What is an Eye Health Exam?

May 1, 2015

Eye safety involves more than simply wearing safety glasses. It requires regular eye health examinations by a Doctor of Optometry annually. But you might say, “Well, I can see fine, so why do I need an eye health exam?”

Eye exams cover much more than just your ability to focus.   The tests performed by an Optometrist provide a window to the overall health of your eyes and body, and early detection of serious issues can make the difference between vision and blindness as conditions progress.

An eye health exam is a quick, pain-free process that is completely non-invasive. It typically covers the following types of tests (or more, depending on your needs):

  1. A review of your case history and overall health.
  2. External and internal eye health
  3. Measurements of eye movements and coordination, sharpness of vision and peripheral vision.
  4. Evaluation of ability to adjust focus, and perceive colour and depth
  5. Recommendations and treatment options for your specific situation.


Amblyopia: weak vision or vision loss in one eye as a result of an uncorrected prescription during the early stages of development. If detected and treated before age six, it will often resolve completely.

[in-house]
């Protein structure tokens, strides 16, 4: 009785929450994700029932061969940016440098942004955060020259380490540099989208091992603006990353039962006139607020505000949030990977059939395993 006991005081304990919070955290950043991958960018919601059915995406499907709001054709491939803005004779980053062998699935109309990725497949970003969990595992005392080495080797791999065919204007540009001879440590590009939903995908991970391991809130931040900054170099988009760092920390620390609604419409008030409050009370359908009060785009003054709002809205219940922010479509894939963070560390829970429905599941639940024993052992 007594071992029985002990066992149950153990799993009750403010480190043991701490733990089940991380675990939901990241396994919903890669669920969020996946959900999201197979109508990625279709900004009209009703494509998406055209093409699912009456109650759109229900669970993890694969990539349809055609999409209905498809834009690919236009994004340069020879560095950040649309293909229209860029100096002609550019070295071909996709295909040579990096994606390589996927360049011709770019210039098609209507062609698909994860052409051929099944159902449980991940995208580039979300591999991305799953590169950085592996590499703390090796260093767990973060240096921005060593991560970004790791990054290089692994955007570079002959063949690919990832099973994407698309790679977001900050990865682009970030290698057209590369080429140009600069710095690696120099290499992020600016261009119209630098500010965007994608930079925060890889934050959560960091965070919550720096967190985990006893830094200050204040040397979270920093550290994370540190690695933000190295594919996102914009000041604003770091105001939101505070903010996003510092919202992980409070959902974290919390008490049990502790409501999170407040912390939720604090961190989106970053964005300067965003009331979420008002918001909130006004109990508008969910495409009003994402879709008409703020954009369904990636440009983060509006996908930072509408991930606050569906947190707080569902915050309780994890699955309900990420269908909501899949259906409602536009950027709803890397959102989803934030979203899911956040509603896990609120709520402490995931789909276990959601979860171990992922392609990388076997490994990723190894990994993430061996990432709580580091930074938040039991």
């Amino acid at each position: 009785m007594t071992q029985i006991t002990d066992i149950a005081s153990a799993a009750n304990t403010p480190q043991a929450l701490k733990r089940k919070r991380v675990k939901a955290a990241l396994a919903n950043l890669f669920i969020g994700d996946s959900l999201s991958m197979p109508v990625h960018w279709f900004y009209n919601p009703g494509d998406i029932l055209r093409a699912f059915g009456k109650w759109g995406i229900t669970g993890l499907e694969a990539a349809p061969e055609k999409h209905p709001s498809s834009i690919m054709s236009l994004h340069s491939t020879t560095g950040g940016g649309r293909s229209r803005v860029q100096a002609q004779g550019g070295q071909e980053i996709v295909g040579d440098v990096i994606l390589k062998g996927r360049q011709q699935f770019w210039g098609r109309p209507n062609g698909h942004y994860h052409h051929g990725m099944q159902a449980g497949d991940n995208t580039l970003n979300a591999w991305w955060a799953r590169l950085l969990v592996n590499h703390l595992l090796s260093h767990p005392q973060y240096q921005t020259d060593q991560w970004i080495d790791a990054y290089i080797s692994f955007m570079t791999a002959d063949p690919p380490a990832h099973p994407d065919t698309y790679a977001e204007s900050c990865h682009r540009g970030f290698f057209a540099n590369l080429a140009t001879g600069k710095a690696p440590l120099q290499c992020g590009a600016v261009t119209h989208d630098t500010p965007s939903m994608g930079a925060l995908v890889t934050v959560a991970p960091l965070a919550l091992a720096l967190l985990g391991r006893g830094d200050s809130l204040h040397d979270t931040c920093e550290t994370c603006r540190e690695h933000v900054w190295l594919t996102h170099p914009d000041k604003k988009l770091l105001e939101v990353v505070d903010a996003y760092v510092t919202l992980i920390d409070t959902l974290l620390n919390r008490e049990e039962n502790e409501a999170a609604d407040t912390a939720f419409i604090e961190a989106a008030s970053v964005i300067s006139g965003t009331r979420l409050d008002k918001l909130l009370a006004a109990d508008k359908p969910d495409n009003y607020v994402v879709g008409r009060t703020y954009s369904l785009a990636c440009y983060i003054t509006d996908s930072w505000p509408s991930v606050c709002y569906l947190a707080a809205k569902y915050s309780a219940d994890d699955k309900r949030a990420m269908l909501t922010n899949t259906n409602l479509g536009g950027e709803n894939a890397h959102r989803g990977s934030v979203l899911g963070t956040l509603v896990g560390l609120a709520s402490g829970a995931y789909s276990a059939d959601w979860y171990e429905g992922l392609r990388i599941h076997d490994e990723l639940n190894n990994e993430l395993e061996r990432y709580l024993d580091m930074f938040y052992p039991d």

Presbyopia: a natural effect of aging in which the ability to focus on close objects decreases over time. Presbyopia can cause headaches, blurred vision, and the need for more light or sore eyes.

Cataracts: distorted or cloudy vision caused by the lens inside the eye losing its transparency over time. Cataracts can require changes to your glasses or surgical removal.

Diabetic Retinopathy: a weakening or swelling of the tiny blood vessels in the retina of your eye, blood leakage, which may also lead to the growth of new blood vessels as well as other changes. If left untreated, blindness can result.

Macular Degeneration: a disease that results in degenerative changes to your central vision, and is a leading cause of vision loss among older adults.

Glaucoma: a “silent thief of sight” that often has no symptoms until significant damage has occurred. Glaucoma is caused by elevated pressure within the eye, and can lead to serious vision loss if not detected and treated at an early stage.

As you can well see (and we hope you also see well), regular eye examinations are important to protect both the safety of your eyes and body. CLICK HERE to find an Optometrist near you.

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